The last entry from Penghu once again focuses on confections and crackers. They just had so much!
First off was my personal favourite, the peanut cream candy. Made with the peanuts that grow here and cream (somehow), these little treats are, well, creamy and peanutty and the tiniest bit sweet. They melt on your tongue and make you desire just one more, just one more. There is also a more brittle version, closer to peanut brittle (but not the same, as they also make peanut brittle). I ate a bag of this on the island and brought another one back to Kaohsiung for me…er, us.
The salty crackers, as they are called, are another local specialty that Penghu is known for. However, they aren’t that salty, in my opinion. These crumbly rectangles were actually a tad spicy. We bought a big bag (as that was the only size available) and brought them back to Kaohsiung with us. As they kept quite well in a sealed bag, I enjoyed them as a between-meal snack quite often until they were gone. I’d buy them again – they were definitely something different in this over-saturated cracker market.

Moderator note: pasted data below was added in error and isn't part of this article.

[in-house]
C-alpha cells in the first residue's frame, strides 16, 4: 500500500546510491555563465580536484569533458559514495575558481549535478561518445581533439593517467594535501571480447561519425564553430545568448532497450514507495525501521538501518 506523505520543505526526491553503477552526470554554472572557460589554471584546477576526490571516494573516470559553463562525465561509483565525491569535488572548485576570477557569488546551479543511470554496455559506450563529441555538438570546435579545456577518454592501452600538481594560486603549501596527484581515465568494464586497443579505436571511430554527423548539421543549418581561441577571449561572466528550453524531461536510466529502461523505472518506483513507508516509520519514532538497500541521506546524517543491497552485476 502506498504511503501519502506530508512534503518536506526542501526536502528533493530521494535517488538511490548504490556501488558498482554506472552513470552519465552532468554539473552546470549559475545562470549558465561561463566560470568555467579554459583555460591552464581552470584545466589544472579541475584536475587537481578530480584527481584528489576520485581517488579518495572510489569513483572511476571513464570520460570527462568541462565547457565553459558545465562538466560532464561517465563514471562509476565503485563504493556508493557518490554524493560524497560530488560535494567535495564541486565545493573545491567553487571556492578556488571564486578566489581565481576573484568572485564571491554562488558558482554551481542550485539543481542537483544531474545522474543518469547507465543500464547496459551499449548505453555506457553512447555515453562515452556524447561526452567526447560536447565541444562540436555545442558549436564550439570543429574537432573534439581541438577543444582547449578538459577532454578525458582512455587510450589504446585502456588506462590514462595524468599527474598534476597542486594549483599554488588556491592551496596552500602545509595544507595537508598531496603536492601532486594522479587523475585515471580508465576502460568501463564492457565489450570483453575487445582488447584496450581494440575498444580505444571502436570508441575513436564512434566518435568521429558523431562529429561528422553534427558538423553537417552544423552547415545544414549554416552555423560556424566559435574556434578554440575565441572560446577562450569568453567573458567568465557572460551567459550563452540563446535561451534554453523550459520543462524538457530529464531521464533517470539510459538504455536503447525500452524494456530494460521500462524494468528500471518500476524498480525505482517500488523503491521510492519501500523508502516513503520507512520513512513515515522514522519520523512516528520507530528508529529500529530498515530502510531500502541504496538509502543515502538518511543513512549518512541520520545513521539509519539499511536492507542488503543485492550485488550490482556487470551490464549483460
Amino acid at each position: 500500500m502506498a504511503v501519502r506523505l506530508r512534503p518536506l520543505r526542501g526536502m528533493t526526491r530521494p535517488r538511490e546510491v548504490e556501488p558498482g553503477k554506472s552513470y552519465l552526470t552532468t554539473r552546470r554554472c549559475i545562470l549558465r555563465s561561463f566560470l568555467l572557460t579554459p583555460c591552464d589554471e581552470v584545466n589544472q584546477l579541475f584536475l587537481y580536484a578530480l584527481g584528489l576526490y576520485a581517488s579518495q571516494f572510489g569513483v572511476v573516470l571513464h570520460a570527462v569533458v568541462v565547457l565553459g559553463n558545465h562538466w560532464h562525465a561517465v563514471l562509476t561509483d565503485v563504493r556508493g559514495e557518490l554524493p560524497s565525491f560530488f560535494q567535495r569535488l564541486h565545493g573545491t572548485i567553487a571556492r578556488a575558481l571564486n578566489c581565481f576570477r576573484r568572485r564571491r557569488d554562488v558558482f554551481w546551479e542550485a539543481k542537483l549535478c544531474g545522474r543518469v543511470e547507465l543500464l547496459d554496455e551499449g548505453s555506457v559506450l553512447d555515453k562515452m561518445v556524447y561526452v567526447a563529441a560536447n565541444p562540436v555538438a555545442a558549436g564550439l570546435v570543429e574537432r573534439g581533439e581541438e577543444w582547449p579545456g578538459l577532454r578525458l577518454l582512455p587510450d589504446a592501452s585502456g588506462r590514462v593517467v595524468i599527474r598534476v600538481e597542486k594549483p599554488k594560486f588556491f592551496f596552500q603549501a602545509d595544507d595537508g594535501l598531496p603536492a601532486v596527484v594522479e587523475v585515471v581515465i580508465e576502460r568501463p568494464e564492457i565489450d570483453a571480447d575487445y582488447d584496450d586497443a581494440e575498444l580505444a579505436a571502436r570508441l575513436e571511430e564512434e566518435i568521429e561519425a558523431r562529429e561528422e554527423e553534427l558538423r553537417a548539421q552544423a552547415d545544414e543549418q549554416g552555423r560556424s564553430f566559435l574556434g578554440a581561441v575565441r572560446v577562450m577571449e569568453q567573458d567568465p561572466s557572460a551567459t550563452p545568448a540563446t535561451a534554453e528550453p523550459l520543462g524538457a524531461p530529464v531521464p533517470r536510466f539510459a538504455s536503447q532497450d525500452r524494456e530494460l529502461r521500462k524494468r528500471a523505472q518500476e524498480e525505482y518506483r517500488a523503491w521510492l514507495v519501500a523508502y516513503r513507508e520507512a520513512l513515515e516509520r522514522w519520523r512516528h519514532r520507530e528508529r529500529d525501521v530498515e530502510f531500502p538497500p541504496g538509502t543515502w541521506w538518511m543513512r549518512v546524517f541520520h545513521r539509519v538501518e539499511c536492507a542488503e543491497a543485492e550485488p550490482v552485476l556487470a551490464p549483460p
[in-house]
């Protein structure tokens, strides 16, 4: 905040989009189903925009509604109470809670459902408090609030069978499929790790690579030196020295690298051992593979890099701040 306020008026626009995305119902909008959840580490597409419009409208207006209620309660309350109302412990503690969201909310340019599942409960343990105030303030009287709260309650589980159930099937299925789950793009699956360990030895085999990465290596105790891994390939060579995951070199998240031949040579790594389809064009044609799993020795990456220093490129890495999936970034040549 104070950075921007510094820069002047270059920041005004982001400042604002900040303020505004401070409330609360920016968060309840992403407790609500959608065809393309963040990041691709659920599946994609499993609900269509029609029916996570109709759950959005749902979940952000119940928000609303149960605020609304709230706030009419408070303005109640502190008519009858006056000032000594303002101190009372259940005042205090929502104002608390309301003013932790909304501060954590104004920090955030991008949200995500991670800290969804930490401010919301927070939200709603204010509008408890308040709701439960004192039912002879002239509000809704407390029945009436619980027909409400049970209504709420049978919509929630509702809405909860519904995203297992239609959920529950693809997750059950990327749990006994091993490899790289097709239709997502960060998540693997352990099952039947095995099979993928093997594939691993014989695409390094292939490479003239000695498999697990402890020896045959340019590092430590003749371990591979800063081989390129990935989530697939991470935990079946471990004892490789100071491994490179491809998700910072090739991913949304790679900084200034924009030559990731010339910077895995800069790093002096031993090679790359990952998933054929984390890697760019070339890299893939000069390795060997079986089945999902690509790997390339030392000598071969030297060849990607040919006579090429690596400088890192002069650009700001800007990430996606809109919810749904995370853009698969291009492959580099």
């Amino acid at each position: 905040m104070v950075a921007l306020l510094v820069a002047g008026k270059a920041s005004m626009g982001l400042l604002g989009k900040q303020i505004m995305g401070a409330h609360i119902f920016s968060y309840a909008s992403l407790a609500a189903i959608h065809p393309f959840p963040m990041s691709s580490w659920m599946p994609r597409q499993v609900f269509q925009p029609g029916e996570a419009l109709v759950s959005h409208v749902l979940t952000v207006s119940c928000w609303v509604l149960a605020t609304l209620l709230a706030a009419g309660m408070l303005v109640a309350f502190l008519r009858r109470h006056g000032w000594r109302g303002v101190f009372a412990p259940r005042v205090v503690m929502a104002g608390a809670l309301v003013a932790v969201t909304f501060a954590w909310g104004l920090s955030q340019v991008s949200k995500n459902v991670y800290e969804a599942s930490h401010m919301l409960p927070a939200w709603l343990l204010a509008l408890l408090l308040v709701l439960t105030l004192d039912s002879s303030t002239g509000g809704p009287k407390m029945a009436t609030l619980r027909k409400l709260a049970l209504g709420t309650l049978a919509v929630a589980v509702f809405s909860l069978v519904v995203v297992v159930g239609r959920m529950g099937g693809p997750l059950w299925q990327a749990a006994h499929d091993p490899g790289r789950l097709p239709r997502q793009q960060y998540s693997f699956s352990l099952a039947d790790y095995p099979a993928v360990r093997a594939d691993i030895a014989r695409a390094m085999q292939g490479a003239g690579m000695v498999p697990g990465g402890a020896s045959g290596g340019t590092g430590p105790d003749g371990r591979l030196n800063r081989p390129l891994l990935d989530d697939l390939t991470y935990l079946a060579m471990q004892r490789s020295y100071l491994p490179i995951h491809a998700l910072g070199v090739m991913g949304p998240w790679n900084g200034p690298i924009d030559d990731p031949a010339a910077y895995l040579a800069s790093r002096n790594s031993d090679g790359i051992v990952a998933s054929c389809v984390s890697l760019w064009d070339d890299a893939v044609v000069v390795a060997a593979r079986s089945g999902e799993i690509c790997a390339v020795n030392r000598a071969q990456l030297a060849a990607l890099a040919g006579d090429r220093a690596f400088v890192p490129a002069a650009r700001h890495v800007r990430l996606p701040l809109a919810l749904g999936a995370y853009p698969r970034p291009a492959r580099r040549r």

Lastly, we sampled and purchased the cake known all over the island as hei tang gao (black sugar cake). This moist pan-cake is also sold everywhere, with everyone insisting theirs is the best. Sometimes there are variations, like red beans cooked in, but my favourite was the plain style. It reminded me of pan de miel in Paraguay, and that was made with a type of cane sugar. Despite the difference of ingredients, both were soft, cakey, and moist, with a taste that was not too sweet and made you want another piece almost immediately. I don’t have a picture because we saved it in a bag, but it went bad very quick. Lesson learned. I may try to get some from the store by my school. It will definitely be worth it.
The confections on the island were definitely the highlight. Chris and I loved sampling little bits of things with different flavours not normally found in Kaohsiung, or combinations that had flavours we were used to, just different forms. Penghu is definitely worth a stop on the gourmet’s tour of Taiwan.